To that end, I agree with many of the tenets of the proposed Green New Deal. Upgrading our national infrastructure to ensure access to clean water and reduce the risks posed by flooding, transitioning toward clean energy sources, reducing carbon emissions, and creating high-quality union jobs in renewable energy industries are all priorities for me. I appreciate both the sense of urgency that the proposal brings to the conversation on environmental security and the passion of the young people who have brought this conversation to the national stage.
With an issue as urgent as combating climate change, we must focus both on big, bold initiatives like those proposed in the Green New Deal resolution and on areas where we have the most common ground and we can get passed into law. I am working on a few pragmatic measures that I am excited to move forward. I am an original cosponsor of the Water Affordability, Transparency, Equity and Reliability (WATER) Act of 2019, a measure that would provide for sweeping investment in our country’s water infrastructure and generate thousands of new jobs.
As the co-chair of a Democratic task force focusing on transportation and infrastructure, I am committed to looking for innovative and environmentally sound ways to fix our country’s aging infrastructure. I understand the urgency of this issue and will move forward quickly on climate change-related legislation.
Climate Action Now Act
I am proud to co-sponsor H.R. 9, the Climate Action Now Act. This bill, which passed the U.S. House of Representatives with bipartisan support on May 2, 2019, would recommit the United States to the environmental standards set forth under the Paris Climate Accord, which was negotiated in 2015 by representatives of 196 countries to reduce global greenhouse gas emissions. In 2017, the current administration announced their intention to withdraw the United States. from the agreement by 2020, the earliest possible date. The Climate Action Now Act would reverse this decision by prohibiting the use of federal funds to take actions to remove the Unites States from the accord. It would also require the Administration to submit to Congress a plan for the United States to meet its voluntary commitments under the accord. The bill has now moved to the U.S. Senate for passage.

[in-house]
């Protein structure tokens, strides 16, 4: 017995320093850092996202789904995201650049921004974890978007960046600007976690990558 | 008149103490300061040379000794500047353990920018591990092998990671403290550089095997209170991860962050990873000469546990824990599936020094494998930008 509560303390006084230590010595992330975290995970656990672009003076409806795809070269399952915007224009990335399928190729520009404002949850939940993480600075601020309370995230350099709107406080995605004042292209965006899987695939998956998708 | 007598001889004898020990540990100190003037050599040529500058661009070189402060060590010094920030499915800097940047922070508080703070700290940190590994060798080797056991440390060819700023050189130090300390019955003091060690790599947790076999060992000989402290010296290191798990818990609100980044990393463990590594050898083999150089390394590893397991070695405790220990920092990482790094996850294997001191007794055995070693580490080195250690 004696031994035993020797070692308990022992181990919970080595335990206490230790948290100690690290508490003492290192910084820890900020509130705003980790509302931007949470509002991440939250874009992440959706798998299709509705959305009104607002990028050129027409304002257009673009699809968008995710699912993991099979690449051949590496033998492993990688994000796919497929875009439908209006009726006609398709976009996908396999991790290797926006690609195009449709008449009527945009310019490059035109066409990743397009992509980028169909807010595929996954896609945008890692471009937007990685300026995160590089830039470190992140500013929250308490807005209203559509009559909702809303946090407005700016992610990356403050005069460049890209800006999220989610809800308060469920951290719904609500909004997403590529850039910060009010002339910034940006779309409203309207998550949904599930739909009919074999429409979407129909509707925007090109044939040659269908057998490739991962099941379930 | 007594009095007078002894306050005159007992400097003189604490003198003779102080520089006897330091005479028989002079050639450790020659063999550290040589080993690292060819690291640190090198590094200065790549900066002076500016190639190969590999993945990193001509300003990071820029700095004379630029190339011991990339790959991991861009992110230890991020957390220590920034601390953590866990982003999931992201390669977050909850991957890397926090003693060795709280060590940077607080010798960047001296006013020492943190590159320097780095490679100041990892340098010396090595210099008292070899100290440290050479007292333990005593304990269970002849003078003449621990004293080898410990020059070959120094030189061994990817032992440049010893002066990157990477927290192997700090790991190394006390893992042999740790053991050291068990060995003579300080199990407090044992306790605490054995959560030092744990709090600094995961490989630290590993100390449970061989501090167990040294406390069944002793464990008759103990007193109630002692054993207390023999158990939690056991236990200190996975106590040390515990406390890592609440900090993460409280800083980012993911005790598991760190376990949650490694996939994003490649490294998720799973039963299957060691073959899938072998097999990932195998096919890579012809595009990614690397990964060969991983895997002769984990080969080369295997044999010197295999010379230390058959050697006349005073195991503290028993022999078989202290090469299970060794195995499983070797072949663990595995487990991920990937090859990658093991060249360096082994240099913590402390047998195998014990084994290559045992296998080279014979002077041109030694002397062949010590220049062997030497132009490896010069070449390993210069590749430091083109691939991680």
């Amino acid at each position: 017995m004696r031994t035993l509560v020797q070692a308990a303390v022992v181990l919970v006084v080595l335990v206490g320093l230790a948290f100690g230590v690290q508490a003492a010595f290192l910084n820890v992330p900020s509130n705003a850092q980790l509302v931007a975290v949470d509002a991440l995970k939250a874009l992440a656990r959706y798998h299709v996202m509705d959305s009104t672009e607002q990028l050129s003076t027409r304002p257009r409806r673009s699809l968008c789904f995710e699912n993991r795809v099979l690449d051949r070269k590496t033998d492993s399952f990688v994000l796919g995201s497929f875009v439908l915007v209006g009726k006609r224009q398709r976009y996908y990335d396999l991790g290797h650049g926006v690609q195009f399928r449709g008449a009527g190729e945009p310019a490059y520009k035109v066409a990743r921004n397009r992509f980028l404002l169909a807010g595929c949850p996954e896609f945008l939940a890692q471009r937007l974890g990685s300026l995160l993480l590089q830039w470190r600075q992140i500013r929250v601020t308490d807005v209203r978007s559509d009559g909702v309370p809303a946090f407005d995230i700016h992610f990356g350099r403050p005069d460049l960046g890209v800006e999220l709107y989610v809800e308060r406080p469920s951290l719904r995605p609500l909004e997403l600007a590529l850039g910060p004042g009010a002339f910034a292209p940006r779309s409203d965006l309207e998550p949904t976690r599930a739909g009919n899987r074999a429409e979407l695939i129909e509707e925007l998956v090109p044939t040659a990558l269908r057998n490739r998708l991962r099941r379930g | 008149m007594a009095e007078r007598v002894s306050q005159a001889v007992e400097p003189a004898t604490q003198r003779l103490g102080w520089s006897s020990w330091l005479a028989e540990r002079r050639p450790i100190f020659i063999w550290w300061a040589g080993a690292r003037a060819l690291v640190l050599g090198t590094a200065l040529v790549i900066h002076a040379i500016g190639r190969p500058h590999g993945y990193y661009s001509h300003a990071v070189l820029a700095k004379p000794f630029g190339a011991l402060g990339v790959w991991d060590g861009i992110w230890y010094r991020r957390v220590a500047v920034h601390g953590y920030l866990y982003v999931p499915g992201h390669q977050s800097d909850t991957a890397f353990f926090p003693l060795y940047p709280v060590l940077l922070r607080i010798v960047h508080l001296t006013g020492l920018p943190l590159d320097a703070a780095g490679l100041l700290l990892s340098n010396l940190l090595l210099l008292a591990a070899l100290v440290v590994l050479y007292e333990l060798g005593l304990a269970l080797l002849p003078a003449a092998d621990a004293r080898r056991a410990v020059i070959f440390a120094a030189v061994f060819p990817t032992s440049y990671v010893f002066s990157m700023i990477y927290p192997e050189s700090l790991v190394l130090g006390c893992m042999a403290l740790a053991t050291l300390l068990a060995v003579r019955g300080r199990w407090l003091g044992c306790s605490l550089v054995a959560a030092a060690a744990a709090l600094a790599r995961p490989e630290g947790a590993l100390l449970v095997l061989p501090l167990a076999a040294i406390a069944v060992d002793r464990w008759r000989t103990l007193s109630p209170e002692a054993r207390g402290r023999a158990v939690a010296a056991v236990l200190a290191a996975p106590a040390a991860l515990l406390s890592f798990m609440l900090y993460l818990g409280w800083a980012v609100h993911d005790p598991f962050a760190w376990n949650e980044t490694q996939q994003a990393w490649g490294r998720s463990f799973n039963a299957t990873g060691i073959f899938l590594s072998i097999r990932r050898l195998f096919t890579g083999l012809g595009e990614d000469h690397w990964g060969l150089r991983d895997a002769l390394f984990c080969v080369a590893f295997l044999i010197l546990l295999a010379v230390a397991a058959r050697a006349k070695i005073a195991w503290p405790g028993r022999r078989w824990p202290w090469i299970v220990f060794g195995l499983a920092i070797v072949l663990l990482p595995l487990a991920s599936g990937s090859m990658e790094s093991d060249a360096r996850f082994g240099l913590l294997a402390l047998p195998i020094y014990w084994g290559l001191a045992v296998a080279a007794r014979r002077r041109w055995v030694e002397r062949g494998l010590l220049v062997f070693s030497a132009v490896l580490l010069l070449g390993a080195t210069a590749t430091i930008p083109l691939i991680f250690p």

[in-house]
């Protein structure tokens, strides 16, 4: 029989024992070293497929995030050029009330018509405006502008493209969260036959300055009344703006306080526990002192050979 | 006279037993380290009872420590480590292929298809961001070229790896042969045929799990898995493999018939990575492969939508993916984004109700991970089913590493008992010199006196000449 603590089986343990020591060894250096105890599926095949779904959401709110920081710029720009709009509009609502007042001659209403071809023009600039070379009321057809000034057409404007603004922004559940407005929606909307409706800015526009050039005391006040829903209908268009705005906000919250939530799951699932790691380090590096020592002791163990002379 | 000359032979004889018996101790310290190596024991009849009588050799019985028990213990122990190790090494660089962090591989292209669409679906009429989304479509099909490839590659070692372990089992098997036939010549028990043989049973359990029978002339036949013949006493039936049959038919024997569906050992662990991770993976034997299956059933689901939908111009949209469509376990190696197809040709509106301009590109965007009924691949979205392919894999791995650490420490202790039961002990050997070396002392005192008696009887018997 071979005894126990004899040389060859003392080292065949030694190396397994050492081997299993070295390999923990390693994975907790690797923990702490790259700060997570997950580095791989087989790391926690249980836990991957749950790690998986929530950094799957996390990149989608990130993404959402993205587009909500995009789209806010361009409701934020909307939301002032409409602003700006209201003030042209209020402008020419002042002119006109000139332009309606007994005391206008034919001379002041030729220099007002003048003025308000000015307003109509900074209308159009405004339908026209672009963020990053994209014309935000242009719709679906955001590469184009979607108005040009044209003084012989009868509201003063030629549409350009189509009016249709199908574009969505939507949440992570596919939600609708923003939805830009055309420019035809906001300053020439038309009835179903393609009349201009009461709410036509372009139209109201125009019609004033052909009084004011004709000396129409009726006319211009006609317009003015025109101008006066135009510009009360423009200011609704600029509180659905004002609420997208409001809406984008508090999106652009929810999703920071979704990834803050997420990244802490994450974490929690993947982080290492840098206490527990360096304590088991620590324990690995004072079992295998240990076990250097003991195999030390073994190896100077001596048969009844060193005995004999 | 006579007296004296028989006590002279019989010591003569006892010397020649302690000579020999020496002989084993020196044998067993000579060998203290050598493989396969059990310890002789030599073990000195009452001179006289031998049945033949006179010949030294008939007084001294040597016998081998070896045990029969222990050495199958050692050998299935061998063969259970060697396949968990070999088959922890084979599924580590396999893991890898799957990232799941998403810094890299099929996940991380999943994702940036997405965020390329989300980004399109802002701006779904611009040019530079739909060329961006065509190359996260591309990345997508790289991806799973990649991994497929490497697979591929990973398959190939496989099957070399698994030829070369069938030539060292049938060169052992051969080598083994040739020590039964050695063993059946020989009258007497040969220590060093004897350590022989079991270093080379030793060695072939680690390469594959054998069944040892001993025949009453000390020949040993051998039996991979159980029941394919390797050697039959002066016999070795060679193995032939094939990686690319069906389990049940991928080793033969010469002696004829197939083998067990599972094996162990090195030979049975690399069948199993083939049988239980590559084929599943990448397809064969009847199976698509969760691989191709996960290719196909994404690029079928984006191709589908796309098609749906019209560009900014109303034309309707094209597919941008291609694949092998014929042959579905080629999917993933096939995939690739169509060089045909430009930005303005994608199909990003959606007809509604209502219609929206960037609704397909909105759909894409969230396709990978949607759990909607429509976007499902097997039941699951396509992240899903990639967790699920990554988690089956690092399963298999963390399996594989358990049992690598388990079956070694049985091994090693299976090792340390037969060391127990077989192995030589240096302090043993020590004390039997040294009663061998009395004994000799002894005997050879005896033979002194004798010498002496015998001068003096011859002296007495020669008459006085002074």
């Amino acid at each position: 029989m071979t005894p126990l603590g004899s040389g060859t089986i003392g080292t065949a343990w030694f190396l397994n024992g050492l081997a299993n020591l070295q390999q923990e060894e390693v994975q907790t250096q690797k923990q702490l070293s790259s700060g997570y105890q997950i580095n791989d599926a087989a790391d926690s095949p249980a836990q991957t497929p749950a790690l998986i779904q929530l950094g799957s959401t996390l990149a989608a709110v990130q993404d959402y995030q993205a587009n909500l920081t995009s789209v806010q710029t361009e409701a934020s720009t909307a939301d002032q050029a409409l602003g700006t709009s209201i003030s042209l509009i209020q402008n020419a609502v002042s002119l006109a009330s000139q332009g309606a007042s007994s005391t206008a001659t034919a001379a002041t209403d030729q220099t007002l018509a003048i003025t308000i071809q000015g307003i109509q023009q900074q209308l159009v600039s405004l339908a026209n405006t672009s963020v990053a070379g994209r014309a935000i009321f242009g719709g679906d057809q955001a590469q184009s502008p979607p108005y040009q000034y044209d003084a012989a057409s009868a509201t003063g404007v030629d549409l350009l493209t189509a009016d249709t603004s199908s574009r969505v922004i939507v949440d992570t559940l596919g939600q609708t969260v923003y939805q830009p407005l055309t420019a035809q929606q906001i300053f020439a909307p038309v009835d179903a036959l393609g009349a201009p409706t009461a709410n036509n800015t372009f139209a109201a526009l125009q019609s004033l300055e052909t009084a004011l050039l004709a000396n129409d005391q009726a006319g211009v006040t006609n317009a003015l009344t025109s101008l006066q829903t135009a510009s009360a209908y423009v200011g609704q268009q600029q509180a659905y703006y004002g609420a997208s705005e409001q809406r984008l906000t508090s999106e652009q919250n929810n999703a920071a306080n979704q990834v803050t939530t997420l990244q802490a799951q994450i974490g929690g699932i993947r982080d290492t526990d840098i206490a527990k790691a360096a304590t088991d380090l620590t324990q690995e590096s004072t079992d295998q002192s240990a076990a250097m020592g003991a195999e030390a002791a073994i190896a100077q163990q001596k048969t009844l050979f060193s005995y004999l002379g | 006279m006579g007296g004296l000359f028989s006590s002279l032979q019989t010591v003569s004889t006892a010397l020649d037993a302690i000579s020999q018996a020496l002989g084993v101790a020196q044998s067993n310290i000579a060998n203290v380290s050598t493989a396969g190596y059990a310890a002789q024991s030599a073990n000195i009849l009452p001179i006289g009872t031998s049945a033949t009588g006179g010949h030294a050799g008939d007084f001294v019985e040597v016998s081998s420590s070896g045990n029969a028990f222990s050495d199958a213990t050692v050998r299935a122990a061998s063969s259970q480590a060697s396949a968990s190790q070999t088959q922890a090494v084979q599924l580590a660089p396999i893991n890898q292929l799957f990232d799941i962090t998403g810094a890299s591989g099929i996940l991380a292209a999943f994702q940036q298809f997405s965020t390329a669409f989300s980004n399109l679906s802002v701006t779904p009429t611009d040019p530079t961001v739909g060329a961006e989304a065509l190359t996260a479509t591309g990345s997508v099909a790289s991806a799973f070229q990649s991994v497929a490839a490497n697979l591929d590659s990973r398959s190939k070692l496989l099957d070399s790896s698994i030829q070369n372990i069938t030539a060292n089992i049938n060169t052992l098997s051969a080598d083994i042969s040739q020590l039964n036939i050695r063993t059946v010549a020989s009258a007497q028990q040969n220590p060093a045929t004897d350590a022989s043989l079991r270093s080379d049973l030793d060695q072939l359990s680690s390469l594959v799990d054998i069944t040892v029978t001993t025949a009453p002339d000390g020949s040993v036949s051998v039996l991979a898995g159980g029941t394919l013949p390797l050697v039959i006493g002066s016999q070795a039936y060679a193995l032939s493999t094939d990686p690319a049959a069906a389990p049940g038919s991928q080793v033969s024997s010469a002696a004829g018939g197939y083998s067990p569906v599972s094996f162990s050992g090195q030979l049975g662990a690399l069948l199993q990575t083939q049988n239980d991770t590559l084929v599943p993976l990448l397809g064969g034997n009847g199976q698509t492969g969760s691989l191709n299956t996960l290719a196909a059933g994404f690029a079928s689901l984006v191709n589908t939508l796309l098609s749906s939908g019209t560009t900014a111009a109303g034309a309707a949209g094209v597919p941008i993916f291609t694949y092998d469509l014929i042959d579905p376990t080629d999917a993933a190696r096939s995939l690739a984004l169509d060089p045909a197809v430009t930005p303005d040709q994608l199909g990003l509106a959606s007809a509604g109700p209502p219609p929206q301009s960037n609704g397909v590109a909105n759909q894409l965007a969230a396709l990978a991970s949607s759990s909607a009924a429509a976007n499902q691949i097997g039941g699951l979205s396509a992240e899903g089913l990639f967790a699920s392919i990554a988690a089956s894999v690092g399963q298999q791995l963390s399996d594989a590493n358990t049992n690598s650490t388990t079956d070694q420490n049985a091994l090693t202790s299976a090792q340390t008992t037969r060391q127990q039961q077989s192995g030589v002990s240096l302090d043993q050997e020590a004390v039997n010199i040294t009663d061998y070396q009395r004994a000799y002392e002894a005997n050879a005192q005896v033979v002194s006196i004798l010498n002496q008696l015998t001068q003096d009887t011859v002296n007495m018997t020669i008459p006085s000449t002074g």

More on Environment
WASHINGTON -- U.S. Rep. Elissa Slotkin (MI-08) urged NDAA conferees to retain strong PFAS provisions in the final National Defense Authorization Act (NDAA), the major annual bill authorizing national defense spending, as negotiations between the House and Senate kick off today. New reports show that four additional military sites in Michigan are contaminated by PFAS.
WASHINGTON, DC -- U.S. Rep. Elissa Slotkin (MI-08) released the following statement in response to news that the Trump Administration is rolling back a key rule to protect bodies of water from pollution:
HOWELL, MI — U.S. Rep. Elissa Slotkin (MI-08) joined a team of AmeriCorps members currently posted at Howell Nature Center for an afternoon of service yesterday, becoming an honorary AmeriCorps member for the day as the program prepares to mark its 25th anniversary later this year. Slotkin has spent her career in national service, including serving three tours in Iraq alongside the military as a CIA analyst, and as a senior official at the Defense Department.
WASHINGTON, DC –– U.S. Representative Elissa Slotkin (MI-08), a member of the House Armed Services Committee, sent a letter to Secretary of Defense Mark T. Esper, in response to news that he established a Task Force to address PFAS contamination, inviting Secretary Esper to visit Michigan to see and hear directly from people impacted by PFAS. Full text of the letter is attached.
WASHINGTON -- Today, U.S. Rep. Elissa Slotkin (MI-08) released the following statement in response to news that Secretary of Defense Mark Esper had ordered the creation of a task force on the military’s role in PFAS contamination.
WASHINGTON –– U.S. Rep. Elissa Slotkin (MI-08) secured measures as part of the National Defense Authorization Act (NDAA), that will help grow Michigan’s defense capabilities and support local Michigan communities. The major annual defense funding bill passed the House Armed Services Committee (HASC) early this morning.
WASHINGTON -- U.S. Rep. Elissa Slotkin (MI-08) advocated for and secured critical measures in the National Defense Authorization Act (NDAA), the major annual bill authorizing national defense spending, to stem the flow of PFAS contamination and hold the Department of Defense (DoD) accountable for future cleanup.
WASHINGTON -- U.S. Rep. Elissa Slotkin (MI-08) today introduced the PFAS Monitoring Act, a bill that would require public water systems to test for at least 30 per- and polyfluoroalkyl substances (PFAS) chemicals, and would require the full range of PFAS chemicals to be tested after two years. Right now, the U.S. Environmental Protection Agency (EPA) does not require testing for PFAS in drinking water in all public water systems.
WASHINGTON -- U.S. Rep. Elissa Slotkin (MI-08) testified yesterday before the U.S. House Transportation and Infrastructure Committee on the critical need for robust federal funding to fix Michigan’s crumbling roads, and to make important upgrades in our water systems to ensure clean water for every Michigander.
Slotkin cited the poor state of Michigan’s roads, lead and PFAS contamination, and the need to clearly explain how Congress will pay for infrastructure funding during her testimony as she urged the committee to act.
LANSING -- U.S. Rep. Elissa Slotkin (MI-08) issued the following statement on the five-year anniversary of the Flint water crisis:
“Clean water out of your tap should be a right, not a privilege. Five years after the Flint water crisis, we are unfortunately still working to make that a reality in the Great Lakes State,” said Slotkin.